Today my students in "21st Century Literacies" will be holding a Q and A session with Professor Kathleen Fitzpatrick after her noon talk on "The Future of Authorship" at the Franklin Center. In preparation for this Q and A session, the two student peer leaders assigned several texts, led a provocative and engaged class discussion, and challenged students, as a writing assignment, to assess peer review, and then come up with some questions for Professor Fitzpatrick. Their class blog is so good, it raises so many questions, that I'm repeating it here, without their names in order to maintain their privacy. They are not accepting facile or glib answers. I know today is going to be a great talk followed by an engaged, exciting discussion. Join us!
Peer review its an English thing. Last semester I participated in a creative writing course, and I was reintroduced to the peer review. The previous semester in Writing 20, I also was subjected to the peer review. However, this is different, and yet analogous, to the peer review we discussed in class. In writing and English courses, peer reviews critique the grammar and style of writing rather than the content. Your peers arent analyzing the document to determine its accuracy but rather commenting on the writing stylistically. However, I can use this type of peer review as an analogy. The experience was always dreadful: to submit your work so your peers and professor could discuss (read: destroy) your work in front of you. But, in a sense, grammar is a science, and your peers arent experts. Yet you still (or should) value their feedback because they represent a smaller sample of the larger audience. With an open mind, I considered the comments the other students would make. Likewise, I think peer review, though allowing for non-experts to comment, permits useful feedback. I put non-experts in quotation marks (again) because this begs the question: what is an expert? Someone with a degree? In modern academia, a degree is everything but with websites like Wikipedia, people can be experts without the paper. These titles are debatable and so is the cut-off point, as we discussed in class. Thus, I think this topic can be effectively argued either way, but ultimately I think there is value in crowdsourcing.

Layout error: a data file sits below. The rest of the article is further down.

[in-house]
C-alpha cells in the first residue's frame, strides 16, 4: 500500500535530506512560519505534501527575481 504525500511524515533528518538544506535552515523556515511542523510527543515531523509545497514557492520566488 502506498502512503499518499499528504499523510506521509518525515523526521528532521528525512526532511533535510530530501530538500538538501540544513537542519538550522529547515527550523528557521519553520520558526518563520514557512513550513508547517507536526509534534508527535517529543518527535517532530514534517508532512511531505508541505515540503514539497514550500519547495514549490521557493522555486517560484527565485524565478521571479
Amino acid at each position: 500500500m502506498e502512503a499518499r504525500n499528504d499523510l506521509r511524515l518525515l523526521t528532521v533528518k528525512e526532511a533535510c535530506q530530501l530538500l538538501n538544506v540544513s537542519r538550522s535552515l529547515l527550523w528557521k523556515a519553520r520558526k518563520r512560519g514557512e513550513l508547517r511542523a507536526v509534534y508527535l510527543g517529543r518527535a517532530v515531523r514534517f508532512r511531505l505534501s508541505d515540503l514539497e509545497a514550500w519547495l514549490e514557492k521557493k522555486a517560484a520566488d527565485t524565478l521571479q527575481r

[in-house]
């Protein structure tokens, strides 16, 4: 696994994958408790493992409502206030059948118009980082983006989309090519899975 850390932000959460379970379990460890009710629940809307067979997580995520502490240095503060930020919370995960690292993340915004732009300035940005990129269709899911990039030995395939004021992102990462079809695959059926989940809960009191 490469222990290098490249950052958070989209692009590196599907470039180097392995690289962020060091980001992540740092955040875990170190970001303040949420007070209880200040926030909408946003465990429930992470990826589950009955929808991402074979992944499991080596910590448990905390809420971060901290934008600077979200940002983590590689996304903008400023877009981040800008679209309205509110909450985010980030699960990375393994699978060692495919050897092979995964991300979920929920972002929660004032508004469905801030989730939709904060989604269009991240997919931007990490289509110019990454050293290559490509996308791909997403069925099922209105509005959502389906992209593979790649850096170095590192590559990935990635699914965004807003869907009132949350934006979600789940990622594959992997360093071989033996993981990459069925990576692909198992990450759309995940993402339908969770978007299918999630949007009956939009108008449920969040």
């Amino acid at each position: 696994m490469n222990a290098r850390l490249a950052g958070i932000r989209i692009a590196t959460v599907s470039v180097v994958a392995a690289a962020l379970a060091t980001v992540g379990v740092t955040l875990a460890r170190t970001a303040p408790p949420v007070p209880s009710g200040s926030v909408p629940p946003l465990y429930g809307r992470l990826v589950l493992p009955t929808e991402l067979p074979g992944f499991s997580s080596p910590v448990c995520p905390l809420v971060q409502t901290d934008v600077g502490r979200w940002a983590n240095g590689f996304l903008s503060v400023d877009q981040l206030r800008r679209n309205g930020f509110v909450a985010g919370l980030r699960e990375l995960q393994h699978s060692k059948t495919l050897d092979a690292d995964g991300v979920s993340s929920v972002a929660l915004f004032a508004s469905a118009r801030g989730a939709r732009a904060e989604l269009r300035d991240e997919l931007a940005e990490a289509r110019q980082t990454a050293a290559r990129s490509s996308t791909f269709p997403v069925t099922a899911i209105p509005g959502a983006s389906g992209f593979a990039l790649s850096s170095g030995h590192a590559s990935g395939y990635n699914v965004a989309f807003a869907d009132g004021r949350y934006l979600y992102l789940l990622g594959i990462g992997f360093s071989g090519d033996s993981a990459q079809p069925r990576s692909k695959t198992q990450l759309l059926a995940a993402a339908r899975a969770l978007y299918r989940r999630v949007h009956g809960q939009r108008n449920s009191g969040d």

But, the article brought up a point I had not considered: familiar work. The standards people hold our work to are rigid, tried and true. And, if people are working from a similar mindset established by culture and time period, how can we ever progress? If we listen to the masses or predetermined rules, nothing would advance. So, though we should consider the feedback of our peers, I dont think all feedback should be considered equal. Similarly, the academic world is also ruled with pedantry. And this opens up a new can of worms: when are they being helpful or when are they stifling our creativity? There is a fine line between the two, and it can be difficult to ascertain. I guess thats the asterisk or small notation beneath my previous paragraph.
Being not-so-tech savvy the term crowdsourcing was foreign to me so I looked up some other buzzwords. And I came across this:
On the surface, the two terms seem almost identical, but citizen science implies something that I had not considered previously. Because citizen science includes, well, citizens, these people have a vested interest in the project. They arent just editing or commenting on something, theyre apart of a project. The same principle could be applied to crowdsourcing, though. These people are now apart of something and that is a motivator in and of itself.
Question for Kathleen Fitzpatrick: